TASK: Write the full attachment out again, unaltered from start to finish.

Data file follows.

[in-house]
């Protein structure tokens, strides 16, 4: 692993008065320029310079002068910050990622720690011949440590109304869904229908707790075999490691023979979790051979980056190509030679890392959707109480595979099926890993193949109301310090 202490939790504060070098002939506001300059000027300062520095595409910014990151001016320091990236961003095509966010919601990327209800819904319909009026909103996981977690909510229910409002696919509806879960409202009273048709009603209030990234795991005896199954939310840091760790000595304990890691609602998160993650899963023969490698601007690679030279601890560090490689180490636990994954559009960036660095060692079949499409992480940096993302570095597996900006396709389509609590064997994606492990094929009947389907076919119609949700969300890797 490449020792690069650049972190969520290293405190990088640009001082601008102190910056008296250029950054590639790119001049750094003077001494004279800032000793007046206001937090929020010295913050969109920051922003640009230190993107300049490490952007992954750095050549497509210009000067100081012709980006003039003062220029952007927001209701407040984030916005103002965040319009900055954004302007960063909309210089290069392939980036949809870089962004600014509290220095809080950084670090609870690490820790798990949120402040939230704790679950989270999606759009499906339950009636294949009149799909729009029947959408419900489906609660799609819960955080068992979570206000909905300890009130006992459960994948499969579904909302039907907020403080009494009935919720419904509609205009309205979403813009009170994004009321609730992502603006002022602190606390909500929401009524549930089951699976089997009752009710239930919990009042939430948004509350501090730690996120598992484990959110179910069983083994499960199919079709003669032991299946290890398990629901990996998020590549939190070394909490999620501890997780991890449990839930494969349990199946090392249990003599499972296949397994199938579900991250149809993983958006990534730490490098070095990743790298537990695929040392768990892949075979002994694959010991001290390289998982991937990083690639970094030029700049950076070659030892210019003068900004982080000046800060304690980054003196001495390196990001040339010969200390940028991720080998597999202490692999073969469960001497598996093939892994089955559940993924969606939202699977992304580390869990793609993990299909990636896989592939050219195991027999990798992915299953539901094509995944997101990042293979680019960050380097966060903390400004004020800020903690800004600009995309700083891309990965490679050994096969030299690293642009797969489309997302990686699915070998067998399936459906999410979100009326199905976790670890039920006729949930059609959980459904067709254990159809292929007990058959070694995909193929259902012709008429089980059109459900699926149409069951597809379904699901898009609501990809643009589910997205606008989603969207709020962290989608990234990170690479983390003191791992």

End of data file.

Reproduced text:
[in-house]
């Protein structure tokens, strides 16, 4: 692993008065320029310079002068910050990622720690011949440590109304869904229908707790075999490691023979979790051979980056190509030679890392959707109480595979099926890993193949109301310090 202490939790504060070098002939506001300059000027300062520095595409910014990151001016320091990236961003095509966010919601990327209800819904319909009026909103996981977690909510229910409002696919509806879960409202009273048709009603209030990234795991005896199954939310840091760790000595304990890691609602998160993650899963023969490698601007690679030279601890560090490689180490636990994954559009960036660095060692079949499409992480940096993302570095597996900006396709389509609590064997994606492990094929009947389907076919119609949700969300890797 490449020792690069650049972190969520290293405190990088640009001082601008102190910056008296250029950054590639790119001049750094003077001494004279800032000793007046206001937090929020010295913050969109920051922003640009230190993107300049490490952007992954750095050549497509210009000067100081012709980006003039003062220029952007927001209701407040984030916005103002965040319009900055954004302007960063909309210089290069392939980036949809870089962004600014509290220095809080950084670090609870690490820790798990949120402040939230704790679950989270999606759009499906339950009636294949009149799909729009029947959408419900489906609660799609819960955080068992979570206000909905300890009130006992459960994948499969579904909302039907907020403080009494009935919720419904509609205009309205979403813009009170994004009321609730992502603006002022602190606390909500929401009524549930089951699976089997009752009710239930919990009042939430948004509350501090730690996120598992484990959110179910069983083994499960199919079709003669032991299946290890398990629901990996998020590549939190070394909490999620501890997780991890449990839930494969349990199946090392249990003599499972296949397994199938579900991250149809993983958006990534730490490098070095990743790298537990695929040392768990892949075979002994694959010991001290390289998982991937990083690639970094030029700049950076070659030892210019003068900004982080000046800060304690980054003196001495390196990001040339010969200390940028991720080998597999202490692999073969469960001497598996093939892994089955559940993924969606939202699977992304580390869990793609993990299909990636896989592939050219195991027999990798992915299953539901094509995944997101990042293979680019960050380097966060903390400004004020800020903690800004600009995309700083891309990965490679050994096969030299690293642009797969489309997302990686699915070998067998399936459906999410979100009326199905976790670890039920006729949930059609959980459904067709254990159809292929007990058959070694995909193929259902012709008429089980059109459900699926149409069951597809379904699901898009609501990809643009589910997205606008989603969207709020962290989608990234990170690479983390003191791992």